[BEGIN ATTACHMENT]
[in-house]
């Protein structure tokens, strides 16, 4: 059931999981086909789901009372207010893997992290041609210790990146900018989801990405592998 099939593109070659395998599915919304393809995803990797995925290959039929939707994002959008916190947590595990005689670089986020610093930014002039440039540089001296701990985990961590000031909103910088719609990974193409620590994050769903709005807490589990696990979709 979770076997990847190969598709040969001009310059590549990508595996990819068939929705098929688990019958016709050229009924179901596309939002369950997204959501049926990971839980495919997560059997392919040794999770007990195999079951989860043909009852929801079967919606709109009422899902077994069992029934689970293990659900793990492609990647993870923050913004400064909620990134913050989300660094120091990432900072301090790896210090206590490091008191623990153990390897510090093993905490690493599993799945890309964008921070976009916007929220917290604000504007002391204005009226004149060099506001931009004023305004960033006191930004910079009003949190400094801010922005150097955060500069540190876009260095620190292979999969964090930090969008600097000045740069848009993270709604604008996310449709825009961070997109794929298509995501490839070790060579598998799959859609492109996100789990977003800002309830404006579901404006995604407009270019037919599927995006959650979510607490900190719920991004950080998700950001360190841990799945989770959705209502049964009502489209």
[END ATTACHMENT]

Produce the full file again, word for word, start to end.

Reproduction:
[in-house]
């Protein structure tokens, strides 16, 4: 059931999981086909789901009372207010893997992290041609210790990146900018989801990405592998 099939593109070659395998599915919304393809995803990797995925290959039929939707994002959008916190947590595990005689670089986020610093930014002039440039540089001296701990985990961590000031909103910088719609990974193409620590994050769903709005807490589990696990979709 979770076997990847190969598709040969001009310059590549990508595996990819068939929705098929688990019958016709050229009924179901596309939002369950997204959501049926990971839980495919997560059997392919040794999770007990195999079951989860043909009852929801079967919606709109009422899902077994069992029934689970293990659900793990492609990647993870923050913004400064909620990134913050989300660094120091990432900072301090790896210090206590490091008191623990153990390897510090093993905490690493599993799945890309964008921070976009916007929220917290604000504007002391204005009226004149060099506001931009004023305004960033006191930004910079009003949190400094801010922005150097955060500069540190876009260095620190292979999969964090930090969008600097000045740069848009993270709604604008996310449709825009961070997109794929298509995501490839070790060579598998799959859609492109996100789990977003800002309830404006579901404006995604407009270019037919599927995006959650979510607490900190719920991004950080998700950001360190841990799945989770959705209502049964009502489209």